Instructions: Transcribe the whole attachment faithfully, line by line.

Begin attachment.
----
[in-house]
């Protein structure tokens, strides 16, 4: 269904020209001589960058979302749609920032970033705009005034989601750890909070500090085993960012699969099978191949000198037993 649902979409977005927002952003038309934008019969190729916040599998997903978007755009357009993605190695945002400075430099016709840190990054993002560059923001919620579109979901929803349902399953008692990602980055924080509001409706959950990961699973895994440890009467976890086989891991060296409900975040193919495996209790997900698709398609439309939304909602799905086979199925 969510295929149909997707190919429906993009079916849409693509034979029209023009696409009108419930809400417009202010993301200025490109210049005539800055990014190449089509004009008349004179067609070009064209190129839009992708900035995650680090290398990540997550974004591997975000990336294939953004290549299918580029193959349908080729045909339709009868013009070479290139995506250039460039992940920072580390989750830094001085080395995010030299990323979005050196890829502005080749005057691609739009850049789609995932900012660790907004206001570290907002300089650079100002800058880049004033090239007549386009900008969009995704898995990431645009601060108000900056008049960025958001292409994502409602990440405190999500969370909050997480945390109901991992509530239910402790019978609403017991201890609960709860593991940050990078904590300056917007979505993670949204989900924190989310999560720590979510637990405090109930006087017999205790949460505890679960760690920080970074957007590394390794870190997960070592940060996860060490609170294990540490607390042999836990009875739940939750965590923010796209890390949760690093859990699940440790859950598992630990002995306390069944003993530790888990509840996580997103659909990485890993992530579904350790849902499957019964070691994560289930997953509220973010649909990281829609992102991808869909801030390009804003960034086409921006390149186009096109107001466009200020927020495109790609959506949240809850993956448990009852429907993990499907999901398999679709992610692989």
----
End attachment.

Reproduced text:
[in-house]
């Protein structure tokens, strides 16, 4: 269904020209001589960058979302749609920032970033705009005034989601750890909070500090085993960012699969099978191949000198037993 649902979409977005927002952003038309934008019969190729916040599998997903978007755009357009993605190695945002400075430099016709840190990054993002560059923001919620579109979901929803349902399953008692990602980055924080509001409706959950990961699973895994440890009467976890086989891991060296409900975040193919495996209790997900698709398609439309939304909602799905086979199925 969510295929149909997707190919429906993009079916849409693509034979029209023009696409009108419930809400417009202010993301200025490109210049005539800055990014190449089509004009008349004179067609070009064209190129839009992708900035995650680090290398990540997550974004591997975000990336294939953004290549299918580029193959349908080729045909339709009868013009070479290139995506250039460039992940920072580390989750830094001085080395995010030299990323979005050196890829502005080749005057691609739009850049789609995932900012660790907004206001570290907002300089650079100002800058880049004033090239007549386009900008969009995704898995990431645009601060108000900056008049960025958001292409994502409602990440405190999500969370909050997480945390109901991992509530239910402790019978609403017991201890609960709860593991940050990078904590300056917007979505993670949204989900924190989310999560720590979510637990405090109930006087017999205790949460505890679960760690920080970074957007590394390794870190997960070592940060996860060490609170294990540490607390042999836990009875739940939750965590923010796209890390949760690093859990699940440790859950598992630990002995306390069944003993530790888990509840996580997103659909990485890993992530579904350790849902499957019964070691994560289930997953509220973010649909990281829609992102991808869909801030390009804003960034086409921006390149186009096109107001466009200020927020495109790609959506949240809850993956448990009852429907993990499907999901398999679709992610692989």